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Author Topic: Radanfah Abu Bakr thread  (Read 17462 times)

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Offline Tallman

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Re: Radanfah Abu Bakr thread
« Reply #60 on: July 28, 2018, 05:51:47 PM »
Defender Radanfah Abu Bakr has signed with Indonesia Liga 1 club, PS Tira. Abu Bakr last played with Sūduva Marijampolė in the Lithuanian A Lyga.

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Re: Radanfah Abu Bakr thread
« Reply #61 on: August 04, 2018, 09:03:15 AM »
WATCH: Defender Radanfah Abu Bakr opens his scoring account in only his second game with PS Tira

<a href="https://www.youtube.com/v/osCZP5JkGRQ?start=163" target="_blank" rel="noopener noreferrer" class="bbc_link bbc_flash_disabled new_win">https://www.youtube.com/v/osCZP5JkGRQ?start=163</a>
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Offline Tallman

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Re: Radanfah Abu Bakr thread
« Reply #62 on: October 15, 2018, 10:38:02 AM »
The age factor is not a problem for Radanfah Abu Bakr. Since recruiting the 31-year old Trinidad and Tobago defender during the second round of Indonesia Liga 1, PS Tira’s defence has solidified. In the last five matches, the team has only conceded two goals. He even garners praise from his opponents. Bhayangkara FC playmaker Paulo Sergio says that Abu Bakr’s ability to read the game and his composure in defending are second to none. Abu Bakr’s performances have seen him nominated to the Liga 1 Team of the Week four times in seven weeks. He has also been made captain of PS Tira.

« Last Edit: October 16, 2018, 10:25:10 AM by Tallman »
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Re: Radanfah Abu Bakr thread
« Reply #63 on: October 16, 2018, 05:18:42 AM »
Sergio says that Abu Bakr’s ability to read the game and his composure in defending are second to none. Abu Bakr’s performances have seen him nominated to the Liga 1 Team of the Week four times in seven weeks. He has also been made captain of PS Tira.


People always used to complain about his lack of pace but I always noted that the defence conceded less when Bakr was partnered with Bateau in the centre. During that period when we had Cyrus and Marshall all competing for the starting role.  He brought a sense of calm and leadership. Off the ball attributes, i guess, which would not as obvious to those who not on the field.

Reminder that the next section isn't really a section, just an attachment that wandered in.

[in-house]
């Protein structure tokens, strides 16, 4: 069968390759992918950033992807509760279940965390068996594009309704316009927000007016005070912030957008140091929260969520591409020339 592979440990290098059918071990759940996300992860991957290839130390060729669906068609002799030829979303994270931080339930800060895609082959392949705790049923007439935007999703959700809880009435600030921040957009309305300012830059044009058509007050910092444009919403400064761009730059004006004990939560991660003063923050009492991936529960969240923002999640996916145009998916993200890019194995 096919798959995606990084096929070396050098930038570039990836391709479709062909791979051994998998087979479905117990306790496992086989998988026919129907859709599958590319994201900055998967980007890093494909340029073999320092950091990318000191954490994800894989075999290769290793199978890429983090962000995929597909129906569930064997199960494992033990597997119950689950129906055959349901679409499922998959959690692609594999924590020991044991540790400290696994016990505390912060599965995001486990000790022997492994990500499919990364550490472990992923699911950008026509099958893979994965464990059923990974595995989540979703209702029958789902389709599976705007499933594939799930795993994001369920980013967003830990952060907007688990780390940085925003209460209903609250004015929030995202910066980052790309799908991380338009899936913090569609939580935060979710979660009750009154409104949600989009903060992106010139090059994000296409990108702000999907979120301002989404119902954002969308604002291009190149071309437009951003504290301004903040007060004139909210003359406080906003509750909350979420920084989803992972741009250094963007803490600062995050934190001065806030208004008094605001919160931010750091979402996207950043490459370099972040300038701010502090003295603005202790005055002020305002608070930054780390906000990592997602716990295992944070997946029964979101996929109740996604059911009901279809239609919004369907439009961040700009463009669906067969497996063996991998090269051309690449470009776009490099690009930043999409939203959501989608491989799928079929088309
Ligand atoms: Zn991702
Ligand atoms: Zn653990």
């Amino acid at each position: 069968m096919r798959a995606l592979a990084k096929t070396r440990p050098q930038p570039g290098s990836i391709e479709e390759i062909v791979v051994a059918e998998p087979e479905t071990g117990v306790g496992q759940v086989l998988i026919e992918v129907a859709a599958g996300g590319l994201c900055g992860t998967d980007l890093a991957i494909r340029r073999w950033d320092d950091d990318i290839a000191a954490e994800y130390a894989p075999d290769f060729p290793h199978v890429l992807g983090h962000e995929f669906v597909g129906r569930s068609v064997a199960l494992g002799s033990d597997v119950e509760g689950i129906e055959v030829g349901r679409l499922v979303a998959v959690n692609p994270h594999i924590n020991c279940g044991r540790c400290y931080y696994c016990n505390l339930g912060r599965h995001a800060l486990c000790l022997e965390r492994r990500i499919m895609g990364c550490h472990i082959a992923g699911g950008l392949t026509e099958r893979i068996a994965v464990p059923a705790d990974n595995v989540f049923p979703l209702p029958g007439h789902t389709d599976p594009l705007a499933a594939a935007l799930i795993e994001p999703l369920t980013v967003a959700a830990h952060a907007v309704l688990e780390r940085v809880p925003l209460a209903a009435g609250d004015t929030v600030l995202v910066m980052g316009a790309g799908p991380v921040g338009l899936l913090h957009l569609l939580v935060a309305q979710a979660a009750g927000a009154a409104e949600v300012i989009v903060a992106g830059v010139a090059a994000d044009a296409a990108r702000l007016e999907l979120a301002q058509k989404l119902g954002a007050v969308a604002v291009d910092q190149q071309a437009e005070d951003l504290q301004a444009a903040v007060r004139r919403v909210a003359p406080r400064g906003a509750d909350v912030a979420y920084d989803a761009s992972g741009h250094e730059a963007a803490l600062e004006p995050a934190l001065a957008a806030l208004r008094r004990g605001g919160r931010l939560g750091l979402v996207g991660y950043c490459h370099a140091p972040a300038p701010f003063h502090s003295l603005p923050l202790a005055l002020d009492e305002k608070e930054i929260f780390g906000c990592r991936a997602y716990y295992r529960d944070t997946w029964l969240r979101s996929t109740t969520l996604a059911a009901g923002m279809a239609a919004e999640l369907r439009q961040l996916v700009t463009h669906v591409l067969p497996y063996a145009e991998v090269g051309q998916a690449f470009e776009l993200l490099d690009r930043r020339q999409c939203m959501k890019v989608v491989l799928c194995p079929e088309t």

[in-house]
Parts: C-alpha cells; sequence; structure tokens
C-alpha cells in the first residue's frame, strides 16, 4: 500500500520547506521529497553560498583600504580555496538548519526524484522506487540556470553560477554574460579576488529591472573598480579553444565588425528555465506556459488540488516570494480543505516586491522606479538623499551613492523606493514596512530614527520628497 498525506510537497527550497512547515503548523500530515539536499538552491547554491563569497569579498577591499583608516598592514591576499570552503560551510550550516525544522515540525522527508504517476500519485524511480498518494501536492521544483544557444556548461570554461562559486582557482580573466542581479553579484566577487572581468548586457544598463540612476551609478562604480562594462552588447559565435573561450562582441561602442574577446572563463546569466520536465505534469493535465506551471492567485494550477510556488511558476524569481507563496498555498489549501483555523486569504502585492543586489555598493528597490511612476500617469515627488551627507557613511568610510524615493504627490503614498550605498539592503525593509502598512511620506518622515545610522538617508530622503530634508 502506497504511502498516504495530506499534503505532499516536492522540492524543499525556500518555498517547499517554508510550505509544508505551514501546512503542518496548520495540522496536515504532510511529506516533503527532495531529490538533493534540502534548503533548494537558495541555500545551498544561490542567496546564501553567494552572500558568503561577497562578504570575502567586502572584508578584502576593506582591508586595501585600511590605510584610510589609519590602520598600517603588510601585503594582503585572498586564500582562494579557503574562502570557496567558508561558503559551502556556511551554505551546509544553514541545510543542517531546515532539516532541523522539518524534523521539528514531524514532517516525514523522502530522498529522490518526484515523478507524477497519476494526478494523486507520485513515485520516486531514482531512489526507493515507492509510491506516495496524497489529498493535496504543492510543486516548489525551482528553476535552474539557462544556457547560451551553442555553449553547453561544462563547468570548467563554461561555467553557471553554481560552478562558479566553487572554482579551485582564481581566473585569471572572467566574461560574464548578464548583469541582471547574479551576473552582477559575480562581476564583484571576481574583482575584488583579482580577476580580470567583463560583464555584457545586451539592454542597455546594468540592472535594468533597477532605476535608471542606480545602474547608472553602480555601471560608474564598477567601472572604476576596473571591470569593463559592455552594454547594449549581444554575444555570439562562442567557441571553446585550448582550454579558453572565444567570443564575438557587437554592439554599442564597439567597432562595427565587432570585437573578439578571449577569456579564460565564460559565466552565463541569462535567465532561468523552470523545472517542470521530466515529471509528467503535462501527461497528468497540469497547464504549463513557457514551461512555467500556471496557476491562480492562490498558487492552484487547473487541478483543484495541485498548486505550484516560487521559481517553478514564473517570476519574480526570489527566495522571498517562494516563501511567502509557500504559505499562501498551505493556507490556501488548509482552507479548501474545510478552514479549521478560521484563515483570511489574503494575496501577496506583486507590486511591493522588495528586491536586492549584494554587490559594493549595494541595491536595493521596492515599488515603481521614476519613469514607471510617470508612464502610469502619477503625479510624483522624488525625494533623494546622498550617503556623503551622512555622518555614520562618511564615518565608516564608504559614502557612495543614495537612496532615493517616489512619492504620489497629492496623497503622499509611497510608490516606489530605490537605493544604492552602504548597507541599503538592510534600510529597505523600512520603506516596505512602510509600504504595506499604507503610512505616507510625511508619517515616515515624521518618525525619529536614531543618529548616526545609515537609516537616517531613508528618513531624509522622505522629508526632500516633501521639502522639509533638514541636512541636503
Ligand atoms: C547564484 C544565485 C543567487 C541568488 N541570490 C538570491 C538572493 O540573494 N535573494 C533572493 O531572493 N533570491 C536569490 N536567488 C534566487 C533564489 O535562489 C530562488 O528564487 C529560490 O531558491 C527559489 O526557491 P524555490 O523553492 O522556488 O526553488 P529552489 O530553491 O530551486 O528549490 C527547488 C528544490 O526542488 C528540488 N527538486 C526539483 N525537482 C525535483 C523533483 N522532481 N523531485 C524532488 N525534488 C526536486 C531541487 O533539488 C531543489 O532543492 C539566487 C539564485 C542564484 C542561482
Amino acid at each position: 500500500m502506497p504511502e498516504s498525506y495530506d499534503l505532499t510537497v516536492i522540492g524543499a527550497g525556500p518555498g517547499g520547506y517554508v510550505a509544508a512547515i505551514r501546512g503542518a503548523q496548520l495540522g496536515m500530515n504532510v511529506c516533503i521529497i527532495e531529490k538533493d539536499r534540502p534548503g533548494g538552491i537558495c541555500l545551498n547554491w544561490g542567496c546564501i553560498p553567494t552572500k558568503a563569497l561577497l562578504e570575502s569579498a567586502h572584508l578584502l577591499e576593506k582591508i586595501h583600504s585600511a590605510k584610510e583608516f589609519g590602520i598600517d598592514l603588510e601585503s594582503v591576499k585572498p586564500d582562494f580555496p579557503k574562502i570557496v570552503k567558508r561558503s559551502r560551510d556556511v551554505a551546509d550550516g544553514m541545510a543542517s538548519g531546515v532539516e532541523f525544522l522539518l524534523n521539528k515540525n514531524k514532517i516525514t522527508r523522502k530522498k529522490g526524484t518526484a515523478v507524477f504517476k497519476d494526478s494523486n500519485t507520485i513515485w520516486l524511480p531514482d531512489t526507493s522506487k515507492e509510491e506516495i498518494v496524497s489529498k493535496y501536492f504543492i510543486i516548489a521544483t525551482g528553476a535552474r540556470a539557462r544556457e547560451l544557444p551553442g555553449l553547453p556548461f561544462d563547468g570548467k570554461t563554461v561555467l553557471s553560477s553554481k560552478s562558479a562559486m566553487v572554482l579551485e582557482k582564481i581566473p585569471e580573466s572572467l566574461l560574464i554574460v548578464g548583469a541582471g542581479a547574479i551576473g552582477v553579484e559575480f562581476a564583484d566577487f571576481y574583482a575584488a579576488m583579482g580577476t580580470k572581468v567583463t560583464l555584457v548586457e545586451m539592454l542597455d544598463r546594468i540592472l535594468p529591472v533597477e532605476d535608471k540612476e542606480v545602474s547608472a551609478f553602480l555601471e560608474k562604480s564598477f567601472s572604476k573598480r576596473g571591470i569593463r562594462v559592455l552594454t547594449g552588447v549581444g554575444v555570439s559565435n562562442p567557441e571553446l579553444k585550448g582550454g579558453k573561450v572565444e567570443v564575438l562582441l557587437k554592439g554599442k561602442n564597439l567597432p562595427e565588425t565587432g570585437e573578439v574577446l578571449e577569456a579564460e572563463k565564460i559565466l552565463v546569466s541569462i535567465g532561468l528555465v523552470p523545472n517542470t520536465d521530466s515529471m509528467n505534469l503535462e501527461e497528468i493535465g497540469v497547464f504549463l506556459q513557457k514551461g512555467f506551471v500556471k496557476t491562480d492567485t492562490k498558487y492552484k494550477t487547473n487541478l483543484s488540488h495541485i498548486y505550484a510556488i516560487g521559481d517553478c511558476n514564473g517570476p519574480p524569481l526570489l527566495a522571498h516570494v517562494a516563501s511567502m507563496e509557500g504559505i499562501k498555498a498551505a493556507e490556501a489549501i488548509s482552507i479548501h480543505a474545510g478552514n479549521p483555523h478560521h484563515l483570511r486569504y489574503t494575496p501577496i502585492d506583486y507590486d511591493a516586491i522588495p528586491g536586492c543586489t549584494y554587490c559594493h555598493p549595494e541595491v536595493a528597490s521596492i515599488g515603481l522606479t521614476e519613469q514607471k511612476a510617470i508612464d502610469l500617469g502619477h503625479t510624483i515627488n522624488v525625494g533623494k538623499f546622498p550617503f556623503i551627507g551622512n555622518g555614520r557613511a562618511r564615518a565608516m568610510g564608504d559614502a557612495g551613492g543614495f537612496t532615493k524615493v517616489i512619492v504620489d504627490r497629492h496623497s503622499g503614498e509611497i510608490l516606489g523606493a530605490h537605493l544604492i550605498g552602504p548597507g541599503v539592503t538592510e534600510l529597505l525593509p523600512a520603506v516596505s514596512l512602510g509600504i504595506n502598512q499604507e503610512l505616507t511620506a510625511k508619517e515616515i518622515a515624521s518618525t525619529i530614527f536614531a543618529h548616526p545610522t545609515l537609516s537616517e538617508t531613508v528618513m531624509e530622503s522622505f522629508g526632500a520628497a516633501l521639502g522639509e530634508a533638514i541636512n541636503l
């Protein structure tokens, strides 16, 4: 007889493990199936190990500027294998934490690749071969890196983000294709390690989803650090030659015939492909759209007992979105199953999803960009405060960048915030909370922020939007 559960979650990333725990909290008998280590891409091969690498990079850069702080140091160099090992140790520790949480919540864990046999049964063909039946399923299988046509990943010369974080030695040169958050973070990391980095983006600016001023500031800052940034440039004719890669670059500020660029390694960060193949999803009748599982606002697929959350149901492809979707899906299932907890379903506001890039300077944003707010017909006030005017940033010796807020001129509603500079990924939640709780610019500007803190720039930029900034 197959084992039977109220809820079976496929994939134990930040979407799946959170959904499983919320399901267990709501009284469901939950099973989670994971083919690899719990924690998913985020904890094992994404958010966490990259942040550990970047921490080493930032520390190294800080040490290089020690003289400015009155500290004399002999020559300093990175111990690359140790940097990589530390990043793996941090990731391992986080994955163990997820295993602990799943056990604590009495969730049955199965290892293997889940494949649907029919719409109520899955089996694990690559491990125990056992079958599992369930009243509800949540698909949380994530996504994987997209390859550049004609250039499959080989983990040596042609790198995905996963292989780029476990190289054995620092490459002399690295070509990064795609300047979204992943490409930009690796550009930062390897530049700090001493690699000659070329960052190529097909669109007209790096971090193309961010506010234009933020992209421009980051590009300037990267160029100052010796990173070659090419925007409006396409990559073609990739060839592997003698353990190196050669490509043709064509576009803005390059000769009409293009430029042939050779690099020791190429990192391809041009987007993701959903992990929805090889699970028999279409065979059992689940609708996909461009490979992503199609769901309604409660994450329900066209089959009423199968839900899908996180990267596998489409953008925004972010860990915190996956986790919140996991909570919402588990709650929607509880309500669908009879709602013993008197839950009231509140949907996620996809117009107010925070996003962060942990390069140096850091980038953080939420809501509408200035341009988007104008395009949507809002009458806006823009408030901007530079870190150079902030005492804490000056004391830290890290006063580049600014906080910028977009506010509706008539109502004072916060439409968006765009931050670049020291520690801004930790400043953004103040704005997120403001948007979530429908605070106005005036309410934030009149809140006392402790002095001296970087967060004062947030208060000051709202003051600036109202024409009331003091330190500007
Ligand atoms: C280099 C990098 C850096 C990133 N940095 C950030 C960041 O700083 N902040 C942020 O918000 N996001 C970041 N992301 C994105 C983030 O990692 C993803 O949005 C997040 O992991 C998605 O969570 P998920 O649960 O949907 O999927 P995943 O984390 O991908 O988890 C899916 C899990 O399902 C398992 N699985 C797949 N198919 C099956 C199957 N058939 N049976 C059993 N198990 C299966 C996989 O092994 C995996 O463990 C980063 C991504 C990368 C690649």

« Last Edit: October 16, 2018, 10:25:30 AM by Tallman »
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Re: Radanfah Abu Bakr thread
« Reply #64 on: January 19, 2019, 03:40:14 PM »
WATCH: Radanfah Abu Bakr - 2018 Season Highlights

<a href="https://www.youtube.com/v/wgfTmWBTlEg" target="_blank" rel="noopener noreferrer" class="bbc_link bbc_flash_disabled new_win">https://www.youtube.com/v/wgfTmWBTlEg</a>
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Re: Radanfah Abu Bakr thread
« Reply #65 on: January 21, 2019, 01:28:42 PM »
Sergio says that Abu Bakr’s ability to read the game and his composure in defending are second to none. Abu Bakr’s performances have seen him nominated to the Liga 1 Team of the Week four times in seven weeks. He has also been made captain of PS Tira.


People always used to complain about his lack of pace but I always noted that the defence conceded less when Bakr was partnered with Bateau in the centre. During that period when we had Cyrus and Marshall all competing for the starting role.  He brought a sense of calm and leadership. Off the ball attributes, i guess, which would not as obvious to those who not on the field.

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Re: Radanfah Abu Bakr thread
« Reply #67 on: December 11, 2019, 12:40:19 PM »
WATCH: Radanfah Abu Bakr rounds off the scoring in Churchill Brothers FC Goa's 4-2 win over Mohun Bagan.

<a href="https://www.youtube.com/v/MGD0_jUok9M?start=462" target="_blank" rel="noopener noreferrer" class="bbc_link bbc_flash_disabled new_win">https://www.youtube.com/v/MGD0_jUok9M?start=462</a>
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Re: Radanfah Abu Bakr thread